Until 1912, organization of these community celebrations fell to local citizen committees who selected the events, made the rules, chose officials, arranged for the stock, and handled all other aspects of the festival. Many of these early contests bore more resemblance to Buffalo Bill's Wild West than to contemporary rodeo.
While today's PRCA-sanctioned rodeos must include five events: calf roping, bareback and saddle bronc riding, bull riding, and steer wrestling, with the option to also hold steer roping and team roping, their Pre-World War I counterparts often offered only two of these contests. The day-long programs included diverse activities including Pony Express races, nightshirt races, and drunken rides. One even featured a football game. Almost all contests were billed as world's championships, causing confusion that endures to this day. Cowboys and cowgirls often did not know the exact events on offer until they arrived on site, and did not learn the rules of competition until they had paid their entry fees.
Before World War II, the most popular rodeo events included trick and fancy roping, trick and fancy riding, and racing. Trick and fancy roping contestants had to make figures and shapes with their lassos before releasing them to capture one or several persons or animals. These skills had to be exhibited on foot and on horseback. Fancy roping was the event most closely identified with the vaqueros, who invented it. In trick and fancy riding, athletes performed gymnastic feats on horseback while circling the arena at top speed. Athletes in these events were judged, much like those in contemporary gymnastics. The most popular races included Roman standing races wherein riders stood with one foot on the back of each of a pair of horses, and relays in which riders changed horses after each lap of the arena. Both were extremely dangerous, and sometimes fatal.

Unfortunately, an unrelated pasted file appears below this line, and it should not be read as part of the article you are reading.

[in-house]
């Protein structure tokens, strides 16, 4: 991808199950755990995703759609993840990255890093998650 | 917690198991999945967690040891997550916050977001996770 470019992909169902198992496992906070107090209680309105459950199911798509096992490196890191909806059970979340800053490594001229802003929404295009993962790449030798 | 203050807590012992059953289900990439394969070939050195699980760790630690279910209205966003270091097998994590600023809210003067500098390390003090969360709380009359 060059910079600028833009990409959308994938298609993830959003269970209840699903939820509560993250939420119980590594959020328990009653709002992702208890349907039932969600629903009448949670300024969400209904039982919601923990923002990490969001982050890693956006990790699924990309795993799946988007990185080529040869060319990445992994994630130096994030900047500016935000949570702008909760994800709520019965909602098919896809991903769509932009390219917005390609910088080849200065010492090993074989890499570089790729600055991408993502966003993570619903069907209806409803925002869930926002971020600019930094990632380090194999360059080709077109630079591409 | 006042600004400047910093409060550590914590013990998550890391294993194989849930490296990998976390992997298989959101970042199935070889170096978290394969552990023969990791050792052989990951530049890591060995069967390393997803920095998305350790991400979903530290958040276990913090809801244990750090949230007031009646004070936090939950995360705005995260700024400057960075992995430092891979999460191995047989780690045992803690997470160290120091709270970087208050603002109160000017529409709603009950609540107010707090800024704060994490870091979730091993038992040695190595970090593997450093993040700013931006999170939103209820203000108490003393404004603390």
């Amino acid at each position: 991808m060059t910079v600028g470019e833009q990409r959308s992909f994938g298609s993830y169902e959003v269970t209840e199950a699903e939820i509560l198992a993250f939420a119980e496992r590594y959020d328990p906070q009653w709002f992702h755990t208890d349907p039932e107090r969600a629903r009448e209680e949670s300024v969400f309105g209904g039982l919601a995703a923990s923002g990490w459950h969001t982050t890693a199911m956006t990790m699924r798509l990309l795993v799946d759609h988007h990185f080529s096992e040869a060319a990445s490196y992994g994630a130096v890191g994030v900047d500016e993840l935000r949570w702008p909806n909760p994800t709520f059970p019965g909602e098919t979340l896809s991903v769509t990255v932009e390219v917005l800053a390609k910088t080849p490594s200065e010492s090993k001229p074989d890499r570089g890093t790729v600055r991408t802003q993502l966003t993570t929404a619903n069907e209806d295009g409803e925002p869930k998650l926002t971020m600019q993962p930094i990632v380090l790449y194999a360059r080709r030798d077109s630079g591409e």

Another great difference between these colorful contests and their modern counterparts was that there were no chutes or gates, and no time limits. Rough stock were blindfolded and snubbed in the center of the arenas where the riders mounted. The animals were then set free. In the vast arenas, which usually included a racetrack, rides often lasted more than 10 minutes, and sometimes the contestants vanished from view of the audience.
During this era, women rode broncs and bulls and roped steers. They also competed in a variety of races, as well as trick and fancy roping and riding. In all of these contests, they often competed against men and won. Hispanics, blacks and Native Americans also participated in significant numbers. In some places, Native Americans were invited to set up camp on the grounds, perform dances and other activities for the audience, and participate in contests designated solely for them, Some rodeos did discriminate against one or more of these groups, but most were open to anyone who could pay the entry fee.
All this began to change in 1912, when a group of Calgary businessmen hired American roper Guy Weadick to manage, promote, and produce his first Stampede. Weadick selected the events, determined rules and eligibility, chose the officials, and invited well-known cowboys and cowgirls to take part. He hoped to pit the best Canadian hands against those of the US and Mexico, but Mexican participation was severely limited by the civil unrest in that country. Nonetheless, the Stampede was a huge success, and Weadick followed with the Winnipeg Stampede of 1913, and much less successful New York Stampede of 1916. Although Weadick’s last production, the 1919 Calgary Stampede, was only a minor success, he led the way for a new era in which powerful producers, not local committees, would dominate rodeo and greatly expand its audience.
Rodeo enjoyed enormous popularity in New York, Chicago, Boston, and Philadelphia, as well as in London, Europe, Cuba, South America, and the Far East in the 1920s and 1930s. Today, none of those venues is viable. Despite numerous tours abroad before World War II, rodeo is really significant only in North America. While it does exist in Australia and New Zealand, top athletes from those countries come to America to seek their fortunes.